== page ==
Branding content and content creation go hand in hand but what often lets people down is consistency.

Typically an online business owner or operator will face either one of two branding and content challenges:

They either think way too much about branding and end up not creating content.


They create all sorts of content without any consideration to branding.

If I were to choose a lesser of two evils, I’d select the second because, ultimately, what matters most is creating content.

Creating content trumps everything else. Because, at minimum, there is something out in the world which will help you attract customers through content marketing.

The inverse of this is there is no content out globally, and your business is, in essence, invisible.

This being said, to enhance your content and get the maximum benefit from the content you are creating – you’ve got to consider branding.

What is banding?

I like this definition by 99Designs:

Branding is the marketing practise of actively shaping your brand. … Branding is what your business needs to break through the clutter and grab your ideal customer’s attention. It’s what transforms first-time buyers into lifetime customers and turns an indifferent audience into brand evangelists.

To dig a bit deeper, we can think of branding as helping your business show up in different ways:

You can show up literally as what someone sees.

Think; logo, colour palette, imagery, icons, graphics, website, font.

In addition, you can show up as what someone feels.

Once they’ve interacted with your brand, you’ll leave with them a lasting feeling.

This feeling comes from various stages within your business business. When looking at our BATON framework, there’ll be multiple touchpoints where a customer can be left with a lasting impression of who you are.

For the context of today’s post, we’ll keep focusing on content creation.

Ultimately, in the customer’s eyes, your brand is what they remember when they think of you. This memory will be in the form of a thought, feeling or both.

With this being said, even though I’m banging on about branding, the next section is important.

Don’t overthink it

The reality is your customer will have a lot to take in:

  • Brand
  • Message
  • Colour
  • Logo
  • Features
  • Benefits
  • Social Proof
  • Price

Add to that. They’ll be processing other information – day to day life, competition, work – the list of things we do in a day is endless.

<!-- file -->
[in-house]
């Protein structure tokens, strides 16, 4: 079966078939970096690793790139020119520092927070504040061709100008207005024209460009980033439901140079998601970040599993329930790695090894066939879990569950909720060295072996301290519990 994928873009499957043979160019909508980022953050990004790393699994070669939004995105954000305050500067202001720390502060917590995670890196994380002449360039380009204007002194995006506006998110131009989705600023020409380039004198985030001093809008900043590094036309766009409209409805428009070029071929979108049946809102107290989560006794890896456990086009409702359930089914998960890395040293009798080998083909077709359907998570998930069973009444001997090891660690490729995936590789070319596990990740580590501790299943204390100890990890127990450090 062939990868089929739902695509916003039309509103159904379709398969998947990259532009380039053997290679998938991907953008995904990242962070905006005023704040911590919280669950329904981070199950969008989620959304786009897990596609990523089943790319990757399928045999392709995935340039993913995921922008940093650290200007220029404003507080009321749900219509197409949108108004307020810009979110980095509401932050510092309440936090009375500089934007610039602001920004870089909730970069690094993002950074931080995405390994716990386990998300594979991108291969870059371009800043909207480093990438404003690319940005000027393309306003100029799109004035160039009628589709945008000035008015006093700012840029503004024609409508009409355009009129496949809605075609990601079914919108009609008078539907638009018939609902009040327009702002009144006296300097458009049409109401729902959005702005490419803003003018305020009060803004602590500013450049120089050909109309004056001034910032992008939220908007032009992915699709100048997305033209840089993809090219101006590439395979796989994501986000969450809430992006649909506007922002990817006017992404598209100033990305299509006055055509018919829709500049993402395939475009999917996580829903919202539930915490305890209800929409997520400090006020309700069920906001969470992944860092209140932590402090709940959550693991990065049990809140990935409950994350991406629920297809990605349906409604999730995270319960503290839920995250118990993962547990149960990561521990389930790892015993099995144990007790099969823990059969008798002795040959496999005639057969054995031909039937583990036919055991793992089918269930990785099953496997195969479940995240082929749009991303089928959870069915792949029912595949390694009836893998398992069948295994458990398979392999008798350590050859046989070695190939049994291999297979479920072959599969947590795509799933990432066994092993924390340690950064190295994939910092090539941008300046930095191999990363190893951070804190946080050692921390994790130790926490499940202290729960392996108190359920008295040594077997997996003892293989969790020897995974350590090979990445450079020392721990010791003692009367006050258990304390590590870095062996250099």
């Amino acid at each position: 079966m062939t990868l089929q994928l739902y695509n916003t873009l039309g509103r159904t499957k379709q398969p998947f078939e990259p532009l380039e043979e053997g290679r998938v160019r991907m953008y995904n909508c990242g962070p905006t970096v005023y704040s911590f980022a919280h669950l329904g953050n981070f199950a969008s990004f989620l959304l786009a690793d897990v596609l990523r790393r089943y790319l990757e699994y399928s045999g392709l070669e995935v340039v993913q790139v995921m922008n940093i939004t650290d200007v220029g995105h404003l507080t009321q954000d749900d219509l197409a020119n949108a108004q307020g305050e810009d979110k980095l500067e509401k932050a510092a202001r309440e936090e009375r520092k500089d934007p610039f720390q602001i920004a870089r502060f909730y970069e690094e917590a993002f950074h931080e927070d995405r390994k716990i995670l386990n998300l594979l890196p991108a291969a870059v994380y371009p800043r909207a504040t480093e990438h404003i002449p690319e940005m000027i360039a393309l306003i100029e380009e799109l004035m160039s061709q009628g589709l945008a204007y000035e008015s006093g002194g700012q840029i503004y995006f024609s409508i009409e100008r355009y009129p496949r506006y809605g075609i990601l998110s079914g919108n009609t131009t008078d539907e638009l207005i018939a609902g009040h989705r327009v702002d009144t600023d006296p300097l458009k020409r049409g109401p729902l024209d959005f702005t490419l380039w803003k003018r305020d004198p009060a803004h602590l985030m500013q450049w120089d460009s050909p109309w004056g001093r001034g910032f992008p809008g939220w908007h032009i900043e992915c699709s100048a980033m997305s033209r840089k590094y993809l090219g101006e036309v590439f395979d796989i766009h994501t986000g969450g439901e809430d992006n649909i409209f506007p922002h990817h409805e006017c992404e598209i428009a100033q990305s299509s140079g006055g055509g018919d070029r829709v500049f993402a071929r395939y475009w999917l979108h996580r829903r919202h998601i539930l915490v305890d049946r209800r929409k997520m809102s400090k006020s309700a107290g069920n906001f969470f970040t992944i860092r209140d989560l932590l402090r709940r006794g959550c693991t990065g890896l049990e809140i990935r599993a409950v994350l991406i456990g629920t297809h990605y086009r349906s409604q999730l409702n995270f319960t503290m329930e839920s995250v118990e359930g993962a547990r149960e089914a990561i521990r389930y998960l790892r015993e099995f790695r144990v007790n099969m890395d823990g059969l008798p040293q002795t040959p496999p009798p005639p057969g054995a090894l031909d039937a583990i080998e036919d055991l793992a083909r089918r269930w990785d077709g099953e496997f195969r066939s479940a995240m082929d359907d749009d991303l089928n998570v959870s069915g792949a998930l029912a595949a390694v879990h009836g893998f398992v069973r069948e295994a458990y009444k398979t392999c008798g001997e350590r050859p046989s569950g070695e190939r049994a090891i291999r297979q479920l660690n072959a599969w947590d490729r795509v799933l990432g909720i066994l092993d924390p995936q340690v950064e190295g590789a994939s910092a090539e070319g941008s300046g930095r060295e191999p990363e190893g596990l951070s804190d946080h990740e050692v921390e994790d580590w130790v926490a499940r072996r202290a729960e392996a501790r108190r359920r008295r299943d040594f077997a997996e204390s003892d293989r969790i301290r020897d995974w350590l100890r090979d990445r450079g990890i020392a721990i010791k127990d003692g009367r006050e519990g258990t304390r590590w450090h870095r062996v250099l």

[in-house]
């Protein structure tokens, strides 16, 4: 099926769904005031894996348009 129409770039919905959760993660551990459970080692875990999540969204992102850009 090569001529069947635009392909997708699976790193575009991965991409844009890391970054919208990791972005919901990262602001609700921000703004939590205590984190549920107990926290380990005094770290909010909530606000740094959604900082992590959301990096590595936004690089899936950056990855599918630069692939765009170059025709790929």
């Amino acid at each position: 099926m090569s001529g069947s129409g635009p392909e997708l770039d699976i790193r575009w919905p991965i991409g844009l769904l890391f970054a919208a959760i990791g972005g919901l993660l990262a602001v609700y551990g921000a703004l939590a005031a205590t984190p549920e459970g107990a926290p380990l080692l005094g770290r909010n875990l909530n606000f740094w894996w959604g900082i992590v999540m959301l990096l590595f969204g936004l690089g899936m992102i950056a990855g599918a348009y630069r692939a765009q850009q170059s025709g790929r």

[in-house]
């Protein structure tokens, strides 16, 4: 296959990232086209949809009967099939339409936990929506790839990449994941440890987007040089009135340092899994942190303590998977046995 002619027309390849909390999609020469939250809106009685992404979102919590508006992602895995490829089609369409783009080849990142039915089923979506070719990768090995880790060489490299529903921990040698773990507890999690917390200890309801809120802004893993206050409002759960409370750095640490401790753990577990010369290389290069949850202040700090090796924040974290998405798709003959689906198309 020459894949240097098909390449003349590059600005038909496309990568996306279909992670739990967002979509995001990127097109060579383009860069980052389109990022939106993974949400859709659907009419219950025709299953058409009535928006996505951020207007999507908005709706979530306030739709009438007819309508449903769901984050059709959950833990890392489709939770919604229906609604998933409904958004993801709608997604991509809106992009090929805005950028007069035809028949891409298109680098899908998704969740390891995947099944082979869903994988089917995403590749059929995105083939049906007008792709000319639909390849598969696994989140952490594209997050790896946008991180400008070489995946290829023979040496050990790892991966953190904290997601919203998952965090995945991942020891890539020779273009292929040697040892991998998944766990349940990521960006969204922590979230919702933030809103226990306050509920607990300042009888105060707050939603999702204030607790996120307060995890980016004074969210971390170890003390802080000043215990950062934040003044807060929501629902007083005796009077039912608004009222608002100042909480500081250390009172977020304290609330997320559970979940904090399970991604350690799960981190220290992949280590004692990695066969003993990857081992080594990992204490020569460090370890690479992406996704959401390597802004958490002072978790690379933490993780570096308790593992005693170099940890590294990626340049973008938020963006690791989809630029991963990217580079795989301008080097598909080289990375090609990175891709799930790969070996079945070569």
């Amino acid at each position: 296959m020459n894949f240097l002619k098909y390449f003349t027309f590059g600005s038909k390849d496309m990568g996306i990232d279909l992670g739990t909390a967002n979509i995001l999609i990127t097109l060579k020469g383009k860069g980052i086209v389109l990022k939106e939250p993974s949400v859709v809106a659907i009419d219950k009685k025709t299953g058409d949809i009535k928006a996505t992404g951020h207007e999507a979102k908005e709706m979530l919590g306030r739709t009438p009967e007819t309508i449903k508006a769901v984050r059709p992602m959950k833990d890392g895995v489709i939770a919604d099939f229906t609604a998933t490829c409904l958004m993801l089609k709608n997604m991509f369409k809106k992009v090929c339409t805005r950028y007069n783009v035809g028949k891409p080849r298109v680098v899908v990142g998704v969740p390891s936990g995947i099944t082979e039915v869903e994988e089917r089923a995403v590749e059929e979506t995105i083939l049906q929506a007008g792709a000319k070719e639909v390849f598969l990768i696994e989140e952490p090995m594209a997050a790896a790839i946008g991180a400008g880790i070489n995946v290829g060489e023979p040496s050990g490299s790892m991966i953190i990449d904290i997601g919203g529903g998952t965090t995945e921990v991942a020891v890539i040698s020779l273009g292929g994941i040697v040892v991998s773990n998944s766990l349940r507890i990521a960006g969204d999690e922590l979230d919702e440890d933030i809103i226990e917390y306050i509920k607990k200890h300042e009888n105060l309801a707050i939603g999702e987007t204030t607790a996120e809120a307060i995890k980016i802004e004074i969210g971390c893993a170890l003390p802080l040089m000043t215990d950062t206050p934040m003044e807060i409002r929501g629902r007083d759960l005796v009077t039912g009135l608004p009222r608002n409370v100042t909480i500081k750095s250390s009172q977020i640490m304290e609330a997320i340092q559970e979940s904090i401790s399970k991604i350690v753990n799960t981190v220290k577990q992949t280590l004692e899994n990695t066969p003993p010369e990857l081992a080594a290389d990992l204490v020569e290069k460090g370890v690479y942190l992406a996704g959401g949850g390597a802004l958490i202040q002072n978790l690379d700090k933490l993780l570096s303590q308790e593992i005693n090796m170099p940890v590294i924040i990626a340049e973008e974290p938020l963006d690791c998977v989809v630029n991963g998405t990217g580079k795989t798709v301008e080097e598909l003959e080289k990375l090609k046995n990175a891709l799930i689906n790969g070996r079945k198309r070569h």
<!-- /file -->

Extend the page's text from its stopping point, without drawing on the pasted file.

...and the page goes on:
So when starting, it’s important to focus on simplifying your message and getting across exactly what you do and how you can help them.

To explain what I mean, let’s take a look at YouTube’s logo:

branding content and content creation
Subtle changes only! No total revamps! Credit:

Here you can see the idea of keeping it simple and evolving. What else we can learn from YouTube branding is how they’ve only made incremental changes over 10 years. Without changing the core of who they are and how they show up.

Ironically the most drastic logo/brand change was made in 2017. Still, by this point, YouTube was the dominant player in the market and having a standalone icon became important (iconic red play button). Essentially to keep up with changing times.

So if the aim is to keep things simple, what’s the underlying action?

Stay consistent

Long-standing research in advertising tells us that it takes three to seven impressions before a message registers. A frequency of fewer than three messages is a waste of money. But a frequency beyond seven continues to have a cumulative benefit; diminishing returns doesn’t set in for a good while.

This research is crazy but telling. In other words, you’ll have to show up greater than 7 times to even register in someone’s memory. The more you show up, the better.

This means it’s no good showing up 5 times with one form of branding, then switching it all out on the sixth. By the way, if you’re drastically going to overhaul your brand once, you may do it again if you feel like it isn’t working. This statistic shows that the reason it may not be working is that you just haven’t shown up enough.

So whether it’s visual, physical words, audio or video.

Say consistent.

For example, I’m on episode 50+ of my podcast, and it’s been so tempting to change the look, colour, feel of the podcast thumbnail.

It will remain like this forever…with a few changes, maybe!

Thankfully (in this case), the business voice in my head is louder. This means so far; I’ve managed to leave it alone.

The reason being – our listeners remember the brand, name, colours, and the feeling seeing this image evokes. Plus, I don’t want to make it difficult for them to find the show!


If you’re struggling to work out what branding to align your content creation with, hopefully, the message is now clear.

Or at least you’ve started thinking about branding for your content creation. Remember:

  • Have a form of branding because its the way your audience will see and feel you
  • Please keep it simple
  • Once you’ve established a brand, make incremental changes – avoid an overhaul if you can

Once you’ve established this, a byproduct will be increased sales because you’ve paired branding content and content creation.

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